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5 reasons to look after your camera

To most people it may seem obvious that when you buy a nice new expensive camera, that you need to look after it. But do you actually know what you need to protect it from and how to do that?

Here are 5 reasons why you need to look after your camera, and how to prevent these things for happening:


1.     Mould

If you are finding that your images are not coming out sharp, no matter how you focus, this could be to do with mould.

Without proper care mould can begin to grow inside your lenses. This mould can not only ruin your images, but also ruin the glass inside your lenses.

Once you have mould inside the lens, the only way to clean it is to take the lens apart, which can only be done using special tools, therefore you will need to pay to have it professionally cleaned.

The best way to prevent this from happening is to store your camera and lenses inside a dry cabinet or cupboard. If you don’t have one of these a pelican case with silicon sachets work ok. Never store your camera or lenses in a warm damp area. Mould is more likely to appear in humid environments so those living in tropical regions will have more of a problem with this.

Dry Cabinet - looking after your camera
My Dry Cabinet


2.     Broken or Damaged Equipment.

Its obvious, but broken or damaged equipment doesn’t tend to work as well as it did before the damage. Most damage to camera equipment is due to it being dropped or knocked over. If hand holding your camera always use the wrist or neck strap. Therefore if you let go of the camera it is not going to fall all the way to the ground. If your camera is on a tripod. Make sure the tripod is stable and not likely to fall over if you are not holding it. Most tripods have a small hook under the camera, this can be used to hold weights and keep the tripod steadier.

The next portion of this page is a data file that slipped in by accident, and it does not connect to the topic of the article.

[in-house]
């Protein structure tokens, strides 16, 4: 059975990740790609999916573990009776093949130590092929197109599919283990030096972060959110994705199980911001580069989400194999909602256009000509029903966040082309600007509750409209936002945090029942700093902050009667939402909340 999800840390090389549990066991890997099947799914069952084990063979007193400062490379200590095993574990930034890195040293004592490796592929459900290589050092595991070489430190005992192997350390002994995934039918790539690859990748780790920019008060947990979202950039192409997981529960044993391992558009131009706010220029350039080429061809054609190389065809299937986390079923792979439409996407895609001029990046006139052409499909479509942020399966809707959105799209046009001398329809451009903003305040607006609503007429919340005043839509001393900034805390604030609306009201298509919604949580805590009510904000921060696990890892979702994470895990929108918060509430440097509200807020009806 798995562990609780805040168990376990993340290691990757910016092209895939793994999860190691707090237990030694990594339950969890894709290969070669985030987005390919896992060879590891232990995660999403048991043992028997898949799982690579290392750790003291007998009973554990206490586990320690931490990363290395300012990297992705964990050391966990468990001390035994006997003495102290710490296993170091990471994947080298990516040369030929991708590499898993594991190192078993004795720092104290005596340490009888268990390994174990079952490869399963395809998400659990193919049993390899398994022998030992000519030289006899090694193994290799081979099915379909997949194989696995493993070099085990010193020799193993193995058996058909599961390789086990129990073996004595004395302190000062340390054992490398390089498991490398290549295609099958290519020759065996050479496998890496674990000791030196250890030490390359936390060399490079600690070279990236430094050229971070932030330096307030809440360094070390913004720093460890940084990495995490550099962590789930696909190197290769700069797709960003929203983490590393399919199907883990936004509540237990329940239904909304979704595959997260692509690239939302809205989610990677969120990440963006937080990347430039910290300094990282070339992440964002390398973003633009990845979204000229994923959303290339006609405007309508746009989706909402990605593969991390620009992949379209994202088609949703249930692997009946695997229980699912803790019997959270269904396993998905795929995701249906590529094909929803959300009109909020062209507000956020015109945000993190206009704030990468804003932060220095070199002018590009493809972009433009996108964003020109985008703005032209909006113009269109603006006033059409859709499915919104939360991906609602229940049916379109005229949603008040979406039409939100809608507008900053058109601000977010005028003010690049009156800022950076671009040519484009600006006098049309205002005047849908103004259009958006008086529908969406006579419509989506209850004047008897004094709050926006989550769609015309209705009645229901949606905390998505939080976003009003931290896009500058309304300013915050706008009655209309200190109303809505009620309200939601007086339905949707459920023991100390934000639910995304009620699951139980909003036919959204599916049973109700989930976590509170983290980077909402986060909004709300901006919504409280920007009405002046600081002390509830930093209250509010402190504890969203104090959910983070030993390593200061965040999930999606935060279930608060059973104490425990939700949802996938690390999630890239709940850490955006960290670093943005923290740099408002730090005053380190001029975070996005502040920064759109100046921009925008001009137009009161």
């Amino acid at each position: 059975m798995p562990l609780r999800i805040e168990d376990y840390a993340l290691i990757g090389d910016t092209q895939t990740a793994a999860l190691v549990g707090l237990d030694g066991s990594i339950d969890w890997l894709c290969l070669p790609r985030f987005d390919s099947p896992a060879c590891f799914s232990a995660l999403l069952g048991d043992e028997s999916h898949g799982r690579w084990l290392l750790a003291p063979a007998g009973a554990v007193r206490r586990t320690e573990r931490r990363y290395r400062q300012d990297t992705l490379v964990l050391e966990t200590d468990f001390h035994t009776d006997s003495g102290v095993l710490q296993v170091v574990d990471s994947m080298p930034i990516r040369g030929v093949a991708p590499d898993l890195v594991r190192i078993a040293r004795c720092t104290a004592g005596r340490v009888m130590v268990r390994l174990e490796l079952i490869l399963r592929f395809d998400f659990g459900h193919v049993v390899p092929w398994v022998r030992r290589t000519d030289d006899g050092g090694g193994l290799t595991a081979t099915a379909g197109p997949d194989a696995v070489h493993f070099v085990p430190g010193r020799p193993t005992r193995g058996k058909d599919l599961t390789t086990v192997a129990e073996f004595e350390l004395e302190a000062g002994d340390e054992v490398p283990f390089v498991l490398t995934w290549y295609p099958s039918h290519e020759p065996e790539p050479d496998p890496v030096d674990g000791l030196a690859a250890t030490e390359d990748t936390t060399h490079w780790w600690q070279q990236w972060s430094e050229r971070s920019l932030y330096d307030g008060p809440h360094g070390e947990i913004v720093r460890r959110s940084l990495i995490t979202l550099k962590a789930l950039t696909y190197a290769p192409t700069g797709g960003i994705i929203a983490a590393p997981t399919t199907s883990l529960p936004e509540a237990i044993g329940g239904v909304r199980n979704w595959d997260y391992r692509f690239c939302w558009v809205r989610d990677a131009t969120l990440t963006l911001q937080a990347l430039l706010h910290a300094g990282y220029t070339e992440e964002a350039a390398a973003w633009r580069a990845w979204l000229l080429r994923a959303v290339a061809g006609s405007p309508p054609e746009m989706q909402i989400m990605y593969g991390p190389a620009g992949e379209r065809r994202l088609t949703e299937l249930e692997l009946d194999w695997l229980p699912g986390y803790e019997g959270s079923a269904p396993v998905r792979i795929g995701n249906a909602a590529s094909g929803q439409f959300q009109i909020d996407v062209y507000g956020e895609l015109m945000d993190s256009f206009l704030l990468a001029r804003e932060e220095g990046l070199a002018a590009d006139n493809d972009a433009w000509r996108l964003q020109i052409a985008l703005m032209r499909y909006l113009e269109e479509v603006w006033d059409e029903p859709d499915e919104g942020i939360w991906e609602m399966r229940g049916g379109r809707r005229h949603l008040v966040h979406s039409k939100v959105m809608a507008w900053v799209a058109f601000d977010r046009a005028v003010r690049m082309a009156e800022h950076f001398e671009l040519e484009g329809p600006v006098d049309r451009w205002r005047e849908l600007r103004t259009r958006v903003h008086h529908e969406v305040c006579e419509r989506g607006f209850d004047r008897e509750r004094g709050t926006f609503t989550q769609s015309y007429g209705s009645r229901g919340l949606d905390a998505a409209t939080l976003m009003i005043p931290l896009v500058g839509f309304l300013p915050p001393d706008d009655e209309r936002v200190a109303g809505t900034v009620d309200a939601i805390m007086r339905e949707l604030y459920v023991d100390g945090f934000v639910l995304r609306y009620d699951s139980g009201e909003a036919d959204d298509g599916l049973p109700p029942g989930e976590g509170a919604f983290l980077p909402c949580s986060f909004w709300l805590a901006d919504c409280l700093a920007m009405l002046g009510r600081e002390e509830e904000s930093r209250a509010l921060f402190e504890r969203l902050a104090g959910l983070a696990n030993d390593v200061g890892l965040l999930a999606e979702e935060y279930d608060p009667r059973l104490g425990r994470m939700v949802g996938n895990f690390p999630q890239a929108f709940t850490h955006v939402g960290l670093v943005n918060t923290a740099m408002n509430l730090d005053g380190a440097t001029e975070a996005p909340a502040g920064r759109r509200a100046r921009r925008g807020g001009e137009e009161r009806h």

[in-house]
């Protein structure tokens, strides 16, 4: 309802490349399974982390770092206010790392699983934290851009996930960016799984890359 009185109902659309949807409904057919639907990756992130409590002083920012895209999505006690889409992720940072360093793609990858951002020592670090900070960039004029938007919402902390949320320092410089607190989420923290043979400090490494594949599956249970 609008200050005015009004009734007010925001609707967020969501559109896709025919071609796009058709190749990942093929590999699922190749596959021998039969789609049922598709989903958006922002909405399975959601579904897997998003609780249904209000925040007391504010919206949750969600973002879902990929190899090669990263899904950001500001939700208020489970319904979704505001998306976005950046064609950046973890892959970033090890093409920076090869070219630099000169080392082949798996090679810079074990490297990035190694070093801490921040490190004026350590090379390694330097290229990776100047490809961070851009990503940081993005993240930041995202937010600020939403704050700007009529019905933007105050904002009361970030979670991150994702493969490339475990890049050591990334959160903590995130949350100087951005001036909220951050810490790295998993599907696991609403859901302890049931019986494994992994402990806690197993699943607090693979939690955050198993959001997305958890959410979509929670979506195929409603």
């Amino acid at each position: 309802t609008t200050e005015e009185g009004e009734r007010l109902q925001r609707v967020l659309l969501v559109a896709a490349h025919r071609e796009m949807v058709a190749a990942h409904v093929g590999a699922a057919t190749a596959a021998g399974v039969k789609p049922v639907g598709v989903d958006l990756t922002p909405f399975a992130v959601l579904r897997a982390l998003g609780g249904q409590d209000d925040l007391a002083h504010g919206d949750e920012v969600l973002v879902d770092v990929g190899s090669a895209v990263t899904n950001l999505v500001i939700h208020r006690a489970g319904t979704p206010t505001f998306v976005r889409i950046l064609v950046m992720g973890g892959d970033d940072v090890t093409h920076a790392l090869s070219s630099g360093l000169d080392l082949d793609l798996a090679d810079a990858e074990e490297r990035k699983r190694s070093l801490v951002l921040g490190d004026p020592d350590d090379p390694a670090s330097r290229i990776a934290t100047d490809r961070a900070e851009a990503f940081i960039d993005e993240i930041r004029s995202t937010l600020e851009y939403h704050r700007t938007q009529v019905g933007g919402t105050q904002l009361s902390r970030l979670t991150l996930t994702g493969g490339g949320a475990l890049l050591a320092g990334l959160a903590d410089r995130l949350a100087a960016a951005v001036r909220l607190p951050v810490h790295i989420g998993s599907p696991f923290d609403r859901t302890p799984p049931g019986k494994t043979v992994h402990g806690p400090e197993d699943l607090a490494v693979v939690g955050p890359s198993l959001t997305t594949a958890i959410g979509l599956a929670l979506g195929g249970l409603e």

3.     Scratched Lenses

A scratch on your lens will appear in all your images. It is very hard to remove a scratch from your lens. Small scratches may be able to be polished by a professional to remove them but deep scratches cannot be removed. At this stage the only thing to do is buy a new lens.

Scratches can occur for a number of reasons, including: brushing up against trees in the forest, sand or gravel hitting the lens, accidentally dropping the camera and a variety of other things. There are two very simple ways to protect your lens from scratches. The first is to always keep the lens cap on when you are not shooting, although sometimes this can be unpractical. The second option is to get a UV filter. This is a small piece of glass which screws on the front of the lens. This is much cheaper to replace if it does get scratched.


4.     Dirty Lenses

Just like a scratch, dirt on your lens will appear in your images. However dirt can be cleaned off. Dirt can include, dust, finger prints, grease, hair and other things.To clean your lens there are a variety of tools which work for different types of dirt.  To remove dust and hair use a combination of an air blower and a microfibre cloth. To remove grease and finger prints use a microfibre cloth with a small amount of alcohol based lens cleaning solution.


5.     Extreme Temperature Damage

Extreme cold can cause your batteries to stop working. If you are photographing in very cold environments, store your camera in a warm place and when out on a shoot keep spare batteries close to your body to keep them warm.

Extreme heat can also be a problem. If you leave a camera out in the sun you are likely to fry the electronics inside. Direct sunlight passing through the camera can also damage the sensor so try to avoid shooting directly at a midday sun in hot climates.

A UV filter on the lens can also help to protect the sensor.




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